I’m also thinking that we don’t have to succumb to the worst that is around us, if we can develop a secure relationship with the best within ourselves.
    In my experience, a lot of the choices I make are not necessarily from my full consciousness until I can stop, take a good breath, and assess the circumstances before I speak/act. So even if I haven’t been able to choose my surroundings or my companions in that moment, I can still be responsible for my behaviour. That is what I want to believe, and it has been my experience more often than not (but I can also find myself in the (k)not!!!
    In loving spirit, Eleanor


    • Thanks for the insightful comment Eleanor.

      I agree with your thoughts. I believe that the more conscious we become and the more mature we grow and the more we develop “a secure relationship with the best within us” the more we can stand alone and authentic against the pressures to conform to the worst around us. Frankly, I think many are not able to resist the pressures to conform to negative influences because perhaps they lack that “secure relationship with the best within us.”

      As you know, Frankl taught that we can choose how we react within ourselves to even the worst of conditions around us. I believe his message. I decided to not write about this capability in the blog piece to keep it as short as possible. Perhaps I will edit it and add something to it.

      Yes, I think this applies to the political scene as well.



  2. I read this story in Mother Jones a while back.  I knew that these private for profit prisons were bad, and the CC one of the worst, but I was blown away.  There are just some things that should not have a profit placed on them, and our prison system is one as is our health system where sick people are considered profit.  We are living in a very sick society right now where money is more important than human life.  The Republican pro life stance is a joke as far as I’m concerned,, nothing more than a political tool to get votes.I just finished watching a two part series on the History channel about The Third Reich and there were parts of Hitler’s rise and the way the German people reacted and accepted him that reminds me of what’s happening here, especially now with Trump.  Everyone should watch that and then look themselves in the mirror.  Gave me the chills. Judy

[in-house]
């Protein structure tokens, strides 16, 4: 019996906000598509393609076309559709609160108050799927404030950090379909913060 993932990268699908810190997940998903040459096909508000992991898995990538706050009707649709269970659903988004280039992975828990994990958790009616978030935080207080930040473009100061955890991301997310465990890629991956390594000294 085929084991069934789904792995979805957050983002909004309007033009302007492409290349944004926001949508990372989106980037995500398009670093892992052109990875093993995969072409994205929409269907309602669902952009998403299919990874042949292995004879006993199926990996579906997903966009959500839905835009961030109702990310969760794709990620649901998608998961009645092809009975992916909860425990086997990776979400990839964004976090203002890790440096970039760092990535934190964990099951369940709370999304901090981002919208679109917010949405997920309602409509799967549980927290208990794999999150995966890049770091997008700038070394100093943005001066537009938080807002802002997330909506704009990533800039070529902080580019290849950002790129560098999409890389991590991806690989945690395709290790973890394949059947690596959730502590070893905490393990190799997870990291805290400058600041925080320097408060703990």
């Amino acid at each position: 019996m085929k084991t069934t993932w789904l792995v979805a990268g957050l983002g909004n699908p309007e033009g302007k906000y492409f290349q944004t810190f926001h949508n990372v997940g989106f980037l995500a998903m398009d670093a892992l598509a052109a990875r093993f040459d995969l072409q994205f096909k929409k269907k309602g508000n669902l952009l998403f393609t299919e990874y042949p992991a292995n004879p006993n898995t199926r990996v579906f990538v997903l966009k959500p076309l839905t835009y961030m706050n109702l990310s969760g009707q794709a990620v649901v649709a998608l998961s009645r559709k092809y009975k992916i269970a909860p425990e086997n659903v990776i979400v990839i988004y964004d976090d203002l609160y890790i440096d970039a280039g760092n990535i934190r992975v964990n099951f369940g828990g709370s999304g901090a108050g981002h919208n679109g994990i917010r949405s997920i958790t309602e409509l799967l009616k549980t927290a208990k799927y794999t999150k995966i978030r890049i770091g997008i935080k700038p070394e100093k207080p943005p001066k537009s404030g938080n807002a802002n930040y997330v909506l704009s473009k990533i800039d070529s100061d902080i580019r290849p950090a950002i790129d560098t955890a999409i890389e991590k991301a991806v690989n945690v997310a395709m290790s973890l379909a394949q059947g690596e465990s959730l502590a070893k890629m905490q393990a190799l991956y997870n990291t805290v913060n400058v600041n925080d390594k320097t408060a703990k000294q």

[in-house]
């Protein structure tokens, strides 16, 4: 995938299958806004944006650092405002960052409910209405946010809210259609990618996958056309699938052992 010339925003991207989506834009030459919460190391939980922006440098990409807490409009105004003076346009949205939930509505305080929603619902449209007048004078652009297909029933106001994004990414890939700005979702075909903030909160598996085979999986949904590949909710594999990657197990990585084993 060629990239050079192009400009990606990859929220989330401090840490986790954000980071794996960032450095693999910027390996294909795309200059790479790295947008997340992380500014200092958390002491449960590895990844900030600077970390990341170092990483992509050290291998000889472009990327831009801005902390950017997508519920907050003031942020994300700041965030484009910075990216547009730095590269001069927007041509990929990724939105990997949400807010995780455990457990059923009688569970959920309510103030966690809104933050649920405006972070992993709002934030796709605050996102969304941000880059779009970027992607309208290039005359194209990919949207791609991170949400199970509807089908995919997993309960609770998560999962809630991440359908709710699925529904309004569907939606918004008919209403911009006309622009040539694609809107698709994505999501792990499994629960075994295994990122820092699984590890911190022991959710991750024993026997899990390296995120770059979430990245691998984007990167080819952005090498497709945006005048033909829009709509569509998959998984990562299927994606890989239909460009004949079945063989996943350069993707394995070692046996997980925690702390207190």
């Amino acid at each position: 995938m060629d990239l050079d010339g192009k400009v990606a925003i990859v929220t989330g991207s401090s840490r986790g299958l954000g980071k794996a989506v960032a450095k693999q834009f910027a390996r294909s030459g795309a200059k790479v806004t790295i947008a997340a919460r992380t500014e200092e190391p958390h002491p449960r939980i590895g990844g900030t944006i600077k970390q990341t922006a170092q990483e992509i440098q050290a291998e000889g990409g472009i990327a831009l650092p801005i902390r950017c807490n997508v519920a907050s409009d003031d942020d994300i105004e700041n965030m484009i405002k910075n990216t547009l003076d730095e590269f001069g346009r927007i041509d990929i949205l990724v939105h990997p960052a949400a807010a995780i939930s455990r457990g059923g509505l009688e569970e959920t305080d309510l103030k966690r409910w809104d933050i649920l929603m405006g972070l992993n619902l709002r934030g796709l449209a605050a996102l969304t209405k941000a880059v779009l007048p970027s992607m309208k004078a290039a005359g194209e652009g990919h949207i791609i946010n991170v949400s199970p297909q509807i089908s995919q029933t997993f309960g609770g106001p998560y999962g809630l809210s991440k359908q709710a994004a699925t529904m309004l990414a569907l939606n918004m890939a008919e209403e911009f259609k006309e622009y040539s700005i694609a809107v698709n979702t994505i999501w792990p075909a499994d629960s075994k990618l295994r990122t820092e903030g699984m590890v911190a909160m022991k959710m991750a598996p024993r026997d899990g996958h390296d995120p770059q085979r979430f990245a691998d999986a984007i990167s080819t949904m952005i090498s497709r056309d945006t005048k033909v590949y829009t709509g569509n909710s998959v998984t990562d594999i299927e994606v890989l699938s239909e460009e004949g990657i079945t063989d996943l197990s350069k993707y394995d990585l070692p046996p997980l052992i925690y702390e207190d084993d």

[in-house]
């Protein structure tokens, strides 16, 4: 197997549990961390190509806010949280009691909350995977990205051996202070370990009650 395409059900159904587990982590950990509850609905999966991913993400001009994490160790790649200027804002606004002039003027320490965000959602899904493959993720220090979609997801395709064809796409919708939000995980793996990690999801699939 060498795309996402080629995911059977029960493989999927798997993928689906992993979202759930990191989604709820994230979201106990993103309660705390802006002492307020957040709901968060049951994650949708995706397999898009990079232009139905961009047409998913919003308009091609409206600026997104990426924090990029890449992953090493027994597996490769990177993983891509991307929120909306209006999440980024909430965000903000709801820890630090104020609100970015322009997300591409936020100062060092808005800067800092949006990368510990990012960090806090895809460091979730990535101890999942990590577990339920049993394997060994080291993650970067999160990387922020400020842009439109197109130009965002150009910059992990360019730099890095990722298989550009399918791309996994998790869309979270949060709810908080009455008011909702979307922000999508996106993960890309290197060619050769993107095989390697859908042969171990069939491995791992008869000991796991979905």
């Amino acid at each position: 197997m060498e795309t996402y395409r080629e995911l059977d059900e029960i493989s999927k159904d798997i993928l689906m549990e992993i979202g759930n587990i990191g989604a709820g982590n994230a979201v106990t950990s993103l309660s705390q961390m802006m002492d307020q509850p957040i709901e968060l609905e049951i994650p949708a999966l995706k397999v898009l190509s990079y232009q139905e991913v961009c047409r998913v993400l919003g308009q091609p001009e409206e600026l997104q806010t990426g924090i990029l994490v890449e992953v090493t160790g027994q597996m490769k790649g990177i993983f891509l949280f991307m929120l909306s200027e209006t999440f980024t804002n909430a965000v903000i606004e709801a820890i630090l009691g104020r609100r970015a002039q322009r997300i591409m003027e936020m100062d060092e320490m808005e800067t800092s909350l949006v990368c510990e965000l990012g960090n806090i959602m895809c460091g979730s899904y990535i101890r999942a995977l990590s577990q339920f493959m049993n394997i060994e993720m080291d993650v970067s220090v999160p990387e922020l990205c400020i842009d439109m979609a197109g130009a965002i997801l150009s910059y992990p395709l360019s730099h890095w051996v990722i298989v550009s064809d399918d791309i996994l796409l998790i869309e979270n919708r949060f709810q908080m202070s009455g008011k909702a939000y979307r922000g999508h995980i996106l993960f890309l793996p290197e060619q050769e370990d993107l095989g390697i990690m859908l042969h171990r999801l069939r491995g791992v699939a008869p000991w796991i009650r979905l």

From: Toms Thoughts To: Sent: Friday, August 5, 2016 8:04 AM Subject: [New post] Context Matters #yiv2673319974 a:hover {color:red;}#yiv2673319974 a {text-decoration:none;color:#0088cc;}#yiv2673319974 a.yiv2673319974primaryactionlink:link, #yiv2673319974 a.yiv2673319974primaryactionlink:visited {background-color:#2585B2;color:#fff;}#yiv2673319974 a.yiv2673319974primaryactionlink:hover, #yiv2673319974 a.yiv2673319974primaryactionlink:active {background-color:#11729E;color:#fff;}#yiv2673319974 | Tom Heuerman posted: “Tell me who you walk with, and I’ll tell you who you are. Esmeralda SantiagoShane Bauer, senior reporter at Mother Jones, worked undercover as a correctional officer for four months in 2014-2015 at Winn Correctional Center in Winnfield, Louisiana. The C” | | Respond to this post by replying above this line |

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    | New post on Tom’s Thoughts | |

    | | | | Context Matters by Tom Heuerman |

    Tell me who you walk with, and I’ll tell you who you are. Esmeralda Santiago Shane Bauer, senior reporter


  3. The most distressing thing to me is that we have about 35% of the population who are mini-Trumps. This needs to be addressed to stem the tide of such bigotry and hatred. The Republican Party is leaderless; Trump is the hollow-man of all time. There is nothing inside him but an out of control and destructive ego: no love, no values, no caring, no compassion and no coherent thoughts. If you didn’t see David Brooks column last Friday in the NY Times, go and read it. Same day, same paper also read Mike Morrell’s (ex CIA Director) commentary and endorsement of Clinton and scathing rebuke of Trump as commander-in-chief..